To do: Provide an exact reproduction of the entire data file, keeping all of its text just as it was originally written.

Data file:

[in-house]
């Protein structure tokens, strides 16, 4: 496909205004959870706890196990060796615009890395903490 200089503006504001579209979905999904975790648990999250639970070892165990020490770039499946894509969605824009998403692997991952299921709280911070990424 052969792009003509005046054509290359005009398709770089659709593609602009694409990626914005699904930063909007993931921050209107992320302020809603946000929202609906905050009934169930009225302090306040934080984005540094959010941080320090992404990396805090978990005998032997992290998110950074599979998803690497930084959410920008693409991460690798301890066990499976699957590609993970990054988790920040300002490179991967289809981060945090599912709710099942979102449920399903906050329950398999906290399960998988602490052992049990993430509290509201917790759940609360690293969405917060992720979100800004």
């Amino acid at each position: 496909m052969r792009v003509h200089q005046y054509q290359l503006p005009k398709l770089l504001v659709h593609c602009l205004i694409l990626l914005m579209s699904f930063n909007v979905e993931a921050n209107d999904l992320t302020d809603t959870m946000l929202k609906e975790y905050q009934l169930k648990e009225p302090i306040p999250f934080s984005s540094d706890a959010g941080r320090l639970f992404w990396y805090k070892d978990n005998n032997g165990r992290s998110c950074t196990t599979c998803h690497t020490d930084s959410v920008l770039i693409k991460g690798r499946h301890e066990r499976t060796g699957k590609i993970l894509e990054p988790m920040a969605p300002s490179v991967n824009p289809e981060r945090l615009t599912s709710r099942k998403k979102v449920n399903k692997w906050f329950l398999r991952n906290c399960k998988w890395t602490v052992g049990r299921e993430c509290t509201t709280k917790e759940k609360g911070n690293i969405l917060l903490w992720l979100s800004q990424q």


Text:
[in-house]
């Protein structure tokens, strides 16, 4: 496909205004959870706890196990060796615009890395903490 200089503006504001579209979905999904975790648990999250639970070892165990020490770039499946894509969605824009998403692997991952299921709280911070990424 052969792009003509005046054509290359005009398709770089659709593609602009694409990626914005699904930063909007993931921050209107992320302020809603946000929202609906905050009934169930009225302090306040934080984005540094959010941080320090992404990396805090978990005998032997992290998110950074599979998803690497930084959410920008693409991460690798301890066990499976699957590609993970990054988790920040300002490179991967289809981060945090599912709710099942979102449920399903906050329950398999906290399960998988602490052992049990993430509290509201917790759940609360690293969405917060992720979100800004």
């Amino acid at each position: 496909m052969r792009v003509h200089q005046y054509q290359l503006p005009k398709l770089l504001v659709h593609c602009l205004i694409l990626l914005m579209s699904f930063n909007v979905e993931a921050n209107d999904l992320t302020d809603t959870m946000l929202k609906e975790y905050q009934l169930k648990e009225p302090i306040p999250f934080s984005s540094d706890a959010g941080r320090l639970f992404w990396y805090k070892d978990n005998n032997g165990r992290s998110c950074t196990t599979c998803h690497t020490d930084s959410v920008l770039i693409k991460g690798r499946h301890e066990r499976t060796g699957k590609i993970l894509e990054p988790m920040a969605p300002s490179v991967n824009p289809e981060r945090l615009t599912s709710r099942k998403k979102v449920n399903k692997w906050f329950l398999r991952n906290c399960k998988w890395t602490v052992g049990r299921e993430c509290t509201t709280k917790e759940k609360g911070n690293i969405l917060l903490w992720l979100s800004q990424q």